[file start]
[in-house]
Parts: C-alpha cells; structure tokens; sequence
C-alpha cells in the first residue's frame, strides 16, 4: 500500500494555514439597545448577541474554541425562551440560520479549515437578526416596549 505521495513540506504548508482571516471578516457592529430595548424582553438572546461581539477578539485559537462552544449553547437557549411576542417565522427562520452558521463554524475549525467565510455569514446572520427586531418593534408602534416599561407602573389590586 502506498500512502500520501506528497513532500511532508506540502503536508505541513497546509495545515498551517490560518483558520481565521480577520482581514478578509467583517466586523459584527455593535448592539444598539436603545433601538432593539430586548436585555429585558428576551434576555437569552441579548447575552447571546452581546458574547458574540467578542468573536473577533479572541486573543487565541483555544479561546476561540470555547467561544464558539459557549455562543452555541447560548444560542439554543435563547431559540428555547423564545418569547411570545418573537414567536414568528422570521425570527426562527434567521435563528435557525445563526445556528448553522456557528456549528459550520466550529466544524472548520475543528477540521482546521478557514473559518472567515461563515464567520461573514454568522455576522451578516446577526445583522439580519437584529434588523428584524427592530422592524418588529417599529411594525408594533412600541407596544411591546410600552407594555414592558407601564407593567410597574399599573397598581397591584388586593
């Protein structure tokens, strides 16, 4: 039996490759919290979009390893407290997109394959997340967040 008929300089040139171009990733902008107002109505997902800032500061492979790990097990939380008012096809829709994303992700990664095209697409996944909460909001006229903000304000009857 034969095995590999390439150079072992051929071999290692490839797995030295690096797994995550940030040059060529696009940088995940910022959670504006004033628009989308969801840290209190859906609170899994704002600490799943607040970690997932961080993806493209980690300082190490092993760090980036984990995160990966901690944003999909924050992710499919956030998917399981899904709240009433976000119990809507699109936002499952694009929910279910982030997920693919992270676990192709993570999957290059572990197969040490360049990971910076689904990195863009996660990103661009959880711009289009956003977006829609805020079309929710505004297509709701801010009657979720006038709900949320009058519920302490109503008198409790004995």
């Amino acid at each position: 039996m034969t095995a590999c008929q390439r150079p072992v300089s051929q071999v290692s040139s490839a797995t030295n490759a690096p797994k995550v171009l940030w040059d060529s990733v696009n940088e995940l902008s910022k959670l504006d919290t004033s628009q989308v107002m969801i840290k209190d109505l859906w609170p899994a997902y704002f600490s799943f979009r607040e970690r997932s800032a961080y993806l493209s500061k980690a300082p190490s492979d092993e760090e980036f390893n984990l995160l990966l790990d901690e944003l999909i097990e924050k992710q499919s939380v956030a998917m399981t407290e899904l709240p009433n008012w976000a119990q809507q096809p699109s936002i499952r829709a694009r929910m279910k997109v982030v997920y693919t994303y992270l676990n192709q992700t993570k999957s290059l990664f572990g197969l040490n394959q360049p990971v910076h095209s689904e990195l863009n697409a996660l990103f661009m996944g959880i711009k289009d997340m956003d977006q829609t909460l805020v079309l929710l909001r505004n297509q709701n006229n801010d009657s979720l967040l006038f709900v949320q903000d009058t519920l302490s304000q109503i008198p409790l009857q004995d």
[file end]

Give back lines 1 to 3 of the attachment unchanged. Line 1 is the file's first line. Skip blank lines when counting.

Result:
[in-house]
Parts: C-alpha cells; structure tokens; sequence
C-alpha cells in the first residue's frame, strides 16, 4: 500500500494555514439597545448577541474554541425562551440560520479549515437578526416596549 505521495513540506504548508482571516471578516457592529430595548424582553438572546461581539477578539485559537462552544449553547437557549411576542417565522427562520452558521463554524475549525467565510455569514446572520427586531418593534408602534416599561407602573389590586 502506498500512502500520501506528497513532500511532508506540502503536508505541513497546509495545515498551517490560518483558520481565521480577520482581514478578509467583517466586523459584527455593535448592539444598539436603545433601538432593539430586548436585555429585558428576551434576555437569552441579548447575552447571546452581546458574547458574540467578542468573536473577533479572541486573543487565541483555544479561546476561540470555547467561544464558539459557549455562543452555541447560548444560542439554543435563547431559540428555547423564545418569547411570545418573537414567536414568528422570521425570527426562527434567521435563528435557525445563526445556528448553522456557528456549528459550520466550529466544524472548520475543528477540521482546521478557514473559518472567515461563515464567520461573514454568522455576522451578516446577526445583522439580519437584529434588523428584524427592530422592524418588529417599529411594525408594533412600541407596544411591546410600552407594555414592558407601564407593567410597574399599573397598581397591584388586593